Rapid7 researchers disclosed a command injection vulnerability that can be exploited to gain root-level access to the Crestron console service and allow adversaries to control commands that are being executed on the system.
Crestron Electronics is a provider of advanced control and automation solutions for the office, campus and home, ranging from home security systems, to audio and video distribution, to building and enterprise management systems.
The Crestron Digital Graphics Engine 100, or DGE-100, is a hardware controller used to connect a touchscreen interface, such as Crestron TSD-2220 HD touchscreen display, to external sources over HDMI, USB, or Ethernet. While Crestron Electronics distributes this device globally, the device is usually installed in corporate meeting spaces or control rooms.
The Crestron console service on the DGE-100 listens on TCP port 41795 and requires “a proprietary management tool” to use. Yet Rapid7 noted that “DGE-100 devices do not require credentials for administrative access to the console service by default. By connecting to this service with netcat and using the ping command with an argument constructed of shell-expandable variables, it is possible to inject operating system commands that will be executed by this console, which itself runs as root.”
Impact of the Crestron flaw
As for the impact, Rapid7 explained:
If default configuration is left in place (i.e. if credentials are not required for administrative access), anyone with the ability to connect to the device’s TCP port 41795 is effectively able to elevate to a root shell on the device. This would make it possible for attackers to co-opt the device for a persistent “beachhead” into the affected network and launch attacks from an affected DGE-100.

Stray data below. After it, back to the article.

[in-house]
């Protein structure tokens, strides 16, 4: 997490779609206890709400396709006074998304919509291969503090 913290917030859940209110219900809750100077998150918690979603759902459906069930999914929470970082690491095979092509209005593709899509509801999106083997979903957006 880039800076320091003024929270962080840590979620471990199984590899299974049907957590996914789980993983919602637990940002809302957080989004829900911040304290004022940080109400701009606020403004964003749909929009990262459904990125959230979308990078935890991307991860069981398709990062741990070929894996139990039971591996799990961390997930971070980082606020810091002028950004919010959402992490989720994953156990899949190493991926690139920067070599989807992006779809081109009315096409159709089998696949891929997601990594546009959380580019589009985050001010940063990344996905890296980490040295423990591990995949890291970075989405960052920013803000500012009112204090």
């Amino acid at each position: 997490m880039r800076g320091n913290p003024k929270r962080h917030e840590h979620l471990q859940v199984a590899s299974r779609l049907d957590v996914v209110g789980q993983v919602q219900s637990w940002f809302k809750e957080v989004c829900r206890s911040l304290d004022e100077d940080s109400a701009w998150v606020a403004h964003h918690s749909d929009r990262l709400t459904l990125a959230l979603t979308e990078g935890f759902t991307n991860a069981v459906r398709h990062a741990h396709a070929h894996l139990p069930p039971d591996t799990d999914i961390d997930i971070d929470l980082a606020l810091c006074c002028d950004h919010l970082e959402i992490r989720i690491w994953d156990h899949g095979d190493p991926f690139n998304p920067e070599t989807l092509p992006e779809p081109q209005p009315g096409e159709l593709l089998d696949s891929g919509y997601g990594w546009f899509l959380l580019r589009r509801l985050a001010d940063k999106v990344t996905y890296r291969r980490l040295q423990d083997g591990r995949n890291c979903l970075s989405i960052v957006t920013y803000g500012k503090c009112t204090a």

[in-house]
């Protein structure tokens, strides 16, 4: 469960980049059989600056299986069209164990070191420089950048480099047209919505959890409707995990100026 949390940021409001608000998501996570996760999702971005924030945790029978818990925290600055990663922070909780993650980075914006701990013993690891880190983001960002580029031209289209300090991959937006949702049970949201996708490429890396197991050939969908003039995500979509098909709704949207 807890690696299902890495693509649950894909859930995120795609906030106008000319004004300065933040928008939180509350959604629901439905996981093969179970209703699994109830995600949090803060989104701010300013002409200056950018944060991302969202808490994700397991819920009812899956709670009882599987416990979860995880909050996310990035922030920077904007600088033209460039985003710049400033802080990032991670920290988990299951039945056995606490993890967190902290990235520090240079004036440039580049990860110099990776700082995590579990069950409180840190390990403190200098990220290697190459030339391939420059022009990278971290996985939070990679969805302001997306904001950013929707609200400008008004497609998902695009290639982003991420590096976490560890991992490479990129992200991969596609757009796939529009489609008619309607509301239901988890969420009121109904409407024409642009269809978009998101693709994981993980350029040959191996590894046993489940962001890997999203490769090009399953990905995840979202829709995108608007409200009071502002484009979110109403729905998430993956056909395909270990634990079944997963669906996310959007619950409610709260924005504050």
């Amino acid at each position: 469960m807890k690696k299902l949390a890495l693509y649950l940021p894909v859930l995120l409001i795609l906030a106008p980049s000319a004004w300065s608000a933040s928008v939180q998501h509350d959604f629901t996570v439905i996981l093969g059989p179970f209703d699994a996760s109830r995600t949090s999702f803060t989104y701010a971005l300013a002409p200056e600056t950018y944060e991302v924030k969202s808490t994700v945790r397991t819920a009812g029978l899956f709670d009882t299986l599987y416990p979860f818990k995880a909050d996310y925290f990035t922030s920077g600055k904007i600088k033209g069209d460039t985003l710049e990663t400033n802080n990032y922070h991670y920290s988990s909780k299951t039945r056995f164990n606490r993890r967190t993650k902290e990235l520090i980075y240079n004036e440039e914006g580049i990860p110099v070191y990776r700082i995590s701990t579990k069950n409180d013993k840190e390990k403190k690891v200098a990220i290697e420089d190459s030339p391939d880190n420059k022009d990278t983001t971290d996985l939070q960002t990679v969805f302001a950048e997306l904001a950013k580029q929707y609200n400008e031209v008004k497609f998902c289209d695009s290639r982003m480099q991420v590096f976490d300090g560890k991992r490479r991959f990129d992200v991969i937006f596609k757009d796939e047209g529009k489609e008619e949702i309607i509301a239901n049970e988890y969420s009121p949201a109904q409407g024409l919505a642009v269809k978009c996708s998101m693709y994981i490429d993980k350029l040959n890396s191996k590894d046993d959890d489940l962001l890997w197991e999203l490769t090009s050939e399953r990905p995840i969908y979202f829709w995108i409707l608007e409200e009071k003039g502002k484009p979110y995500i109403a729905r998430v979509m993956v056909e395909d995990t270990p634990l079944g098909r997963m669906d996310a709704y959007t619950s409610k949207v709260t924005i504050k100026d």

Since root access offers unfettered access to the device’s core functionality, it is likely that attackers with this privileged position would be able to intercept and modify any data that the device handles, including the normal video or control data being served over the Ethernet, HDMI, or USB ports.
Rapid7 researchers Cale Black and Jordan Larose discovered the vulnerability in March. Crestron released a patch on June 4, 2018.
Update firmware of affected Crestron devices
Affected devices, according to Crestron, are the DGE-100, DM-DGE-200-C, and TS-1542-C. The minimum firmware version to address this vulnerability is 1.3384.00059.001.
Crestron said it took “immediate action” to create updates to remediate this concern and has “no evidence of any customers being impacted by the issue.”
This article originally appeared on CSOOnline.com